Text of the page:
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July 5, 2007

Five Women Redefine the Power Suit

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SARAH LENTZ, 36, Iraq War veteran and first female general surgeon at Carroll Hospital in Maryland.

THE JOB: "I joined the Air Force in 1993, and they paid for my education. By the time I got put on active duty, we'd finished the Gulf War, so I thought the worst was over. But soon, I was sent to the Middle East — and spent January through May 2006 in Iraq. I treated American soldiers, Iraqi soldiers, contractors, and civilians hurt during blasts. I saw devastating injuries, because the weapons tore people apart. I still jump at loud noises. Now, I'm at a 200-bed hospital in suburban Maryland. On a crazy day, I work from 7 a.m. to 2:30 a.m. and go back the next day from 6 a.m. to 4 p.m. I perform about 10 surgeries a week."

THE REAL ME: "My interactions with patients are profound — especially with those who have cancer. I look young, and most patients need to see me dressed up or in a coat to realize I'm their doctor. In one week, I had two patients call me Sarah because I wasn't wearing my white coat. When patients are scared, as they usually are when they're sent to see me, my scrubs and credentials let them know what I am. But it's really up to me to let people know who I am. When you're a physician in combat circumstances, you just do your job. You know the weapon is there and it makes you feel a little safer, but you're there to help the injured, and that's what you focus on."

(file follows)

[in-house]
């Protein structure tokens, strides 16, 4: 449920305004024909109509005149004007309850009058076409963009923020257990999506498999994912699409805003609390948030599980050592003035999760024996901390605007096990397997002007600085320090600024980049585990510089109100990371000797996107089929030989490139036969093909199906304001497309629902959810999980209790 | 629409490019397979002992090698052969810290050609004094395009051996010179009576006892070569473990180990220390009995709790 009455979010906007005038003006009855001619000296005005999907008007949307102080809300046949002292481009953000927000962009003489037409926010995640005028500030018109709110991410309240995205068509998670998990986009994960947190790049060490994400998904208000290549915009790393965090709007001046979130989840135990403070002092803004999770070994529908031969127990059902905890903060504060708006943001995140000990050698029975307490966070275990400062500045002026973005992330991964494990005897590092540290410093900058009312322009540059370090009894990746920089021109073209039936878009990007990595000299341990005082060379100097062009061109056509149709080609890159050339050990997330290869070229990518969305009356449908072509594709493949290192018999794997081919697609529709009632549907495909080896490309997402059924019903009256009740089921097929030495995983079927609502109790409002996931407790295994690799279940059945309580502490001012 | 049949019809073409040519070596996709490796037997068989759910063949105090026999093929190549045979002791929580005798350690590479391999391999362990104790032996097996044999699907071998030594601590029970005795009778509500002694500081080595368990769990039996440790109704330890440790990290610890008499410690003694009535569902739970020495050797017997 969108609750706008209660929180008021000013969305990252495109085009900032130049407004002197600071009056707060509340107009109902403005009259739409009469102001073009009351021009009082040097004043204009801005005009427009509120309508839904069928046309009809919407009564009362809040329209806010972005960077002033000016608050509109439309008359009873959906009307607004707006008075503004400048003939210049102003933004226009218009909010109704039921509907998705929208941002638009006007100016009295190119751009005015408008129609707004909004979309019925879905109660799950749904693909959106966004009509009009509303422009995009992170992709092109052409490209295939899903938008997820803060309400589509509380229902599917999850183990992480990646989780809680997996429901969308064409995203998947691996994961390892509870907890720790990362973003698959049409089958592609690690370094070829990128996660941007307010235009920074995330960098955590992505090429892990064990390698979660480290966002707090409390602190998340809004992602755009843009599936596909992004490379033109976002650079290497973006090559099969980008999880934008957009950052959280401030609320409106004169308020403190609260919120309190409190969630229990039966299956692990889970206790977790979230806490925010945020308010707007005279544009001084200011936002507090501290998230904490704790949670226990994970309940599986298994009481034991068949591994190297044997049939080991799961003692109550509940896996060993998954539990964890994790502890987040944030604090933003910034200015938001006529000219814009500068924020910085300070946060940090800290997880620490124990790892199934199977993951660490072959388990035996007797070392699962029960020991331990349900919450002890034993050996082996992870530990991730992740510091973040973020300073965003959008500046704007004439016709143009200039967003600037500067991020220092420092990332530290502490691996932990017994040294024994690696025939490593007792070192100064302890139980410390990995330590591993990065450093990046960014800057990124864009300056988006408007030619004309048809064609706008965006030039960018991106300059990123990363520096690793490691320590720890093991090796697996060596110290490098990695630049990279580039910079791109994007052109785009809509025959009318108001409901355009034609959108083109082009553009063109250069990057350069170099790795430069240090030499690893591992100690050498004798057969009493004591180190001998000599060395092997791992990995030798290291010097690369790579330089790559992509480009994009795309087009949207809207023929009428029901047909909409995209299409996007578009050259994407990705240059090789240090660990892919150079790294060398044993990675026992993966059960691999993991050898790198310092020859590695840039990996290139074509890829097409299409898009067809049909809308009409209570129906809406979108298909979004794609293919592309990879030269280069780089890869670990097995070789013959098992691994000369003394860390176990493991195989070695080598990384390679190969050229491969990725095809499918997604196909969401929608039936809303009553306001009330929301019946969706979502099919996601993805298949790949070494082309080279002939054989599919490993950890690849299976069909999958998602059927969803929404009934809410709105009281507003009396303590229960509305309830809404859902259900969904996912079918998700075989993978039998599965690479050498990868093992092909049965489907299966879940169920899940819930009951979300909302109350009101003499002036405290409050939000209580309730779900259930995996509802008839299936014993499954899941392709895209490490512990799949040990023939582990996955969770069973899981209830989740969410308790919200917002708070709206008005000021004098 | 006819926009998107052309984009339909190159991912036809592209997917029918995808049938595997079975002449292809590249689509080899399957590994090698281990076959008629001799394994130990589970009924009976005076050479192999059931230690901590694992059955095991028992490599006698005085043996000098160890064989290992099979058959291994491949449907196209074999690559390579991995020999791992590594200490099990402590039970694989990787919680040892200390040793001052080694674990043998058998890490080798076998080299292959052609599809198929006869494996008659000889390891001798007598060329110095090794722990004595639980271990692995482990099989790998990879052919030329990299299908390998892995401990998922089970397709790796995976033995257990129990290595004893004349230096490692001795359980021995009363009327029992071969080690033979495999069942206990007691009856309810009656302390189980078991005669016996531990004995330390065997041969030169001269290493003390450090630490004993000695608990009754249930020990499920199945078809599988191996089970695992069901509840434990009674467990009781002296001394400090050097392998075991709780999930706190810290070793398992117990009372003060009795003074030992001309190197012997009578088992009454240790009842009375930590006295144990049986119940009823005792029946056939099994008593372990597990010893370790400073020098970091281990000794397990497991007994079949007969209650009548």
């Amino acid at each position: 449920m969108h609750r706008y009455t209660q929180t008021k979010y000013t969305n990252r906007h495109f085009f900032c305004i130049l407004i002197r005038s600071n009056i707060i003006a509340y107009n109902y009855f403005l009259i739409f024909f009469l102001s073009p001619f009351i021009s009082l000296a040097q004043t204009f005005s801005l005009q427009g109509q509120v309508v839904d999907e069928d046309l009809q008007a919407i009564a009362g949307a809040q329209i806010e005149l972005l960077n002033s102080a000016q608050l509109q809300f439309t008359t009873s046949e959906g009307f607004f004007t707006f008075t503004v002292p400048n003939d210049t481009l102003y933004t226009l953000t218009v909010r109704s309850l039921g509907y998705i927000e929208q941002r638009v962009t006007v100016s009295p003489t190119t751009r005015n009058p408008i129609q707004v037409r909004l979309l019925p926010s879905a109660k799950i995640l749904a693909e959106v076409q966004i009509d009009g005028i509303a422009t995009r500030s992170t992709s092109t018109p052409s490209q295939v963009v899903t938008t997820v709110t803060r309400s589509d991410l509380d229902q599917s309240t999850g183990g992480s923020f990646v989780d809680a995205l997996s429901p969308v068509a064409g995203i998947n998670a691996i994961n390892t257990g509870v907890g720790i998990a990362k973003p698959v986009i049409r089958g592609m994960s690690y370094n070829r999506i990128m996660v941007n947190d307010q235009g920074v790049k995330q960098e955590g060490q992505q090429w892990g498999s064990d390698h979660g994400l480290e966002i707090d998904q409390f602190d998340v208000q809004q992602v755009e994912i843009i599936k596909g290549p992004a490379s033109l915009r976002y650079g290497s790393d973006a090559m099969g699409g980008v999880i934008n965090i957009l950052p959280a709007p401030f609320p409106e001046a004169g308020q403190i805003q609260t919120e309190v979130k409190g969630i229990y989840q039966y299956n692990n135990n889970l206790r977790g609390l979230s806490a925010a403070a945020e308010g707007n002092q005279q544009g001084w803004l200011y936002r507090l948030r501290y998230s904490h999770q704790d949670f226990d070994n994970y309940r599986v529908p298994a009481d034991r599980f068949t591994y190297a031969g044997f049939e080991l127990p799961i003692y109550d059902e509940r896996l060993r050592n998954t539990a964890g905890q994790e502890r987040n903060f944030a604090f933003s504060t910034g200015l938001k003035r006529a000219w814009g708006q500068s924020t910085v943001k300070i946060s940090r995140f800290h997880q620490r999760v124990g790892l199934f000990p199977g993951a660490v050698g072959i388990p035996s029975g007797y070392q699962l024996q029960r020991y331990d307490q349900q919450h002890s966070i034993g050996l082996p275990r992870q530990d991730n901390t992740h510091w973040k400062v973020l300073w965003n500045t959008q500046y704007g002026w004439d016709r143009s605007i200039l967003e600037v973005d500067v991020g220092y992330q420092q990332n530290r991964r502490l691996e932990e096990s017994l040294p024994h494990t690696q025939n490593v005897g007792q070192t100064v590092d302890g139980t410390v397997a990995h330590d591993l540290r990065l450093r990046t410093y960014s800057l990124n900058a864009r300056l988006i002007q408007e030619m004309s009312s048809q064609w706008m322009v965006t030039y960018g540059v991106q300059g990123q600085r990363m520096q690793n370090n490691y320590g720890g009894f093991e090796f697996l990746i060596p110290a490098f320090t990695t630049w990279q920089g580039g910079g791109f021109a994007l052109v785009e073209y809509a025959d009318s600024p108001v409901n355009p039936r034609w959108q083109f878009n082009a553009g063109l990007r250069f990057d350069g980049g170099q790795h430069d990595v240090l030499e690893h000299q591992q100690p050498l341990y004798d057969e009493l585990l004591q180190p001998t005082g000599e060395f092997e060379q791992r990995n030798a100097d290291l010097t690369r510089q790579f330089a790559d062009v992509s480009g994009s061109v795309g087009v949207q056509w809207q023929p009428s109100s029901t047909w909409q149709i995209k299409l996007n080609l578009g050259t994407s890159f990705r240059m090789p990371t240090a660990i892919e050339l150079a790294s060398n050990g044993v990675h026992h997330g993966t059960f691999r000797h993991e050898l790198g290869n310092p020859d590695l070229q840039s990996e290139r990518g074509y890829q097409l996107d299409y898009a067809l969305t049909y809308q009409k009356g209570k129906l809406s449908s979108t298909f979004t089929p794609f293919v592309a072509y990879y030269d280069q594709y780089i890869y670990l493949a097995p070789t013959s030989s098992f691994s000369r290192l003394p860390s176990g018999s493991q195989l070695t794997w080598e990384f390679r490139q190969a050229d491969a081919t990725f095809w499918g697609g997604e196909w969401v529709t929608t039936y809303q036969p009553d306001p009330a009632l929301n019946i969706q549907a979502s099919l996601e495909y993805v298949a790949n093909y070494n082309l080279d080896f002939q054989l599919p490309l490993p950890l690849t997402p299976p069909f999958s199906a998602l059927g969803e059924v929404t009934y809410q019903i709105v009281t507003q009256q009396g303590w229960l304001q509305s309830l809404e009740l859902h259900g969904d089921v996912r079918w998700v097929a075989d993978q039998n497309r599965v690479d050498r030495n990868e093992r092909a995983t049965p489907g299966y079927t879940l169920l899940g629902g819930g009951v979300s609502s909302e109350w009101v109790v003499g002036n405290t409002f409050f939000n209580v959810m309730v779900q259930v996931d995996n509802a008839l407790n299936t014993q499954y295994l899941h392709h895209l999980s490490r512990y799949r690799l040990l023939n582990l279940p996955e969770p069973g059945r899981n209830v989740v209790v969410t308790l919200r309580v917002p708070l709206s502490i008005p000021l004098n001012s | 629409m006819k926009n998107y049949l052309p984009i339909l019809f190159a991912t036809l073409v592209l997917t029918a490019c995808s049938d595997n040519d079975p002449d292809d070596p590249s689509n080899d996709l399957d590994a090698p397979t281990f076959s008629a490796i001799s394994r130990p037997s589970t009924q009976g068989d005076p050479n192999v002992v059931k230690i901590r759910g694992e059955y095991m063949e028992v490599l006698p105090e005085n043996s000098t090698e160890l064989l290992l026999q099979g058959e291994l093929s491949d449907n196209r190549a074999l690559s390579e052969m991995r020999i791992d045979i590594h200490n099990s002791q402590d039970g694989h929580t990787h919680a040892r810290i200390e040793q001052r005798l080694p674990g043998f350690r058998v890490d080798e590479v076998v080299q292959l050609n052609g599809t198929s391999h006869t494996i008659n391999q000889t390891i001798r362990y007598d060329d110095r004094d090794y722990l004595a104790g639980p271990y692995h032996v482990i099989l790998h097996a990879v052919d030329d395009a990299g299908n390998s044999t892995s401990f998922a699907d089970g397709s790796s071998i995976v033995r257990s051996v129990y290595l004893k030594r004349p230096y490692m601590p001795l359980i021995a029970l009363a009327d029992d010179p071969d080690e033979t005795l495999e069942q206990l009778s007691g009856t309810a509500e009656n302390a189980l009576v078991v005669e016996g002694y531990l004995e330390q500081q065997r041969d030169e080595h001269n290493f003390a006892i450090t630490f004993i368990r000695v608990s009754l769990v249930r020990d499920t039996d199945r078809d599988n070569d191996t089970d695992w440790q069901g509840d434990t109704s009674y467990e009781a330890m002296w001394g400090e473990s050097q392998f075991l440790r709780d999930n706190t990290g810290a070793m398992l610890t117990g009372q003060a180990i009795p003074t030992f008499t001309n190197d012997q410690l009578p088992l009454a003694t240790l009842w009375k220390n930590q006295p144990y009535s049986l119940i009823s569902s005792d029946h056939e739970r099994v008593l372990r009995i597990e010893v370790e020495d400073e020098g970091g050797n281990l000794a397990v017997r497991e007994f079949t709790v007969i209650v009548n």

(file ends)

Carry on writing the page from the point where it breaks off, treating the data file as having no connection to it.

Blue hospital scrubs — "though they're all too big for me. I step on my heels and clip the V-neck so nobody can see down my shirt. In the Carroll Hospital O.R., I wear a scrub cap I got in Iraq that has skulls and roses on it. My scalpel is a tool that I was trained to use to help save lives. To me, the scalpel is a symbol of surgery."

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